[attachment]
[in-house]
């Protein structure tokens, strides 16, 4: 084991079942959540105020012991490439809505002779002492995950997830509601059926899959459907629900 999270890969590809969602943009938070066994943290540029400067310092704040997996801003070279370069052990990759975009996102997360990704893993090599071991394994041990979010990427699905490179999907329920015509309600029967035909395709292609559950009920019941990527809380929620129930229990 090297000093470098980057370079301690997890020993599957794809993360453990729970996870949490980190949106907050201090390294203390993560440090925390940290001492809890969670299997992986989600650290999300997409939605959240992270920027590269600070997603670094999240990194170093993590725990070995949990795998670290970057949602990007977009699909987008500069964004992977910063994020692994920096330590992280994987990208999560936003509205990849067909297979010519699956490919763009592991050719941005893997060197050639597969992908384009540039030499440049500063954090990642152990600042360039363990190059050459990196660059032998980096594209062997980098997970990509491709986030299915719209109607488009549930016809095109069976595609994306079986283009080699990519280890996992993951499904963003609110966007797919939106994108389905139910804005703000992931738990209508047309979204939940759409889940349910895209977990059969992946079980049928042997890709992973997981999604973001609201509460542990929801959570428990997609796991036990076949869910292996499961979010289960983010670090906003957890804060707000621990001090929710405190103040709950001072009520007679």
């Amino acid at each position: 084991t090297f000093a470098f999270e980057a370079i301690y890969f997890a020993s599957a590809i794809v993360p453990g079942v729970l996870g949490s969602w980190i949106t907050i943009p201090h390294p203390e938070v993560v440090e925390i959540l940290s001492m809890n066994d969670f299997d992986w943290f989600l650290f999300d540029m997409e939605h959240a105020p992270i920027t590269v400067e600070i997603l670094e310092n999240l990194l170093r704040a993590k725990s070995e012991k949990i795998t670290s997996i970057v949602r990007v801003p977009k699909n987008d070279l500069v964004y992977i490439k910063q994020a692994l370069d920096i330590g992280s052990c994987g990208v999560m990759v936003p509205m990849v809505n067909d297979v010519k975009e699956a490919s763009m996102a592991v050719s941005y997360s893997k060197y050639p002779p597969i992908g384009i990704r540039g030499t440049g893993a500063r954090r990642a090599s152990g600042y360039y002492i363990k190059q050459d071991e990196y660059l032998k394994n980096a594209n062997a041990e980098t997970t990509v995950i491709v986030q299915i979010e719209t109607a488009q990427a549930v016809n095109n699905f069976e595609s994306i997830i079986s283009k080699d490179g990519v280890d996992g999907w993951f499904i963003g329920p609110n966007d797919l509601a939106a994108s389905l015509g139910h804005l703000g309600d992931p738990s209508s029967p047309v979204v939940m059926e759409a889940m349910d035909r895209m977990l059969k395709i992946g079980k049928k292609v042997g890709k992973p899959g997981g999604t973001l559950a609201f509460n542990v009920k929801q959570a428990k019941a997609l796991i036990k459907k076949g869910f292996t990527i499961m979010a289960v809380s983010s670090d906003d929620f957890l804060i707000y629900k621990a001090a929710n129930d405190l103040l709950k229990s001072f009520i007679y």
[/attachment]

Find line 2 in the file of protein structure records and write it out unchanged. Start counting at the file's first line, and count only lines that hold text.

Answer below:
């Protein structure tokens, strides 16, 4: 084991079942959540105020012991490439809505002779002492995950997830509601059926899959459907629900 999270890969590809969602943009938070066994943290540029400067310092704040997996801003070279370069052990990759975009996102997360990704893993090599071991394994041990979010990427699905490179999907329920015509309600029967035909395709292609559950009920019941990527809380929620129930229990 090297000093470098980057370079301690997890020993599957794809993360453990729970996870949490980190949106907050201090390294203390993560440090925390940290001492809890969670299997992986989600650290999300997409939605959240992270920027590269600070997603670094999240990194170093993590725990070995949990795998670290970057949602990007977009699909987008500069964004992977910063994020692994920096330590992280994987990208999560936003509205990849067909297979010519699956490919763009592991050719941005893997060197050639597969992908384009540039030499440049500063954090990642152990600042360039363990190059050459990196660059032998980096594209062997980098997970990509491709986030299915719209109607488009549930016809095109069976595609994306079986283009080699990519280890996992993951499904963003609110966007797919939106994108389905139910804005703000992931738990209508047309979204939940759409889940349910895209977990059969992946079980049928042997890709992973997981999604973001609201509460542990929801959570428990997609796991036990076949869910292996499961979010289960983010670090906003957890804060707000621990001090929710405190103040709950001072009520007679």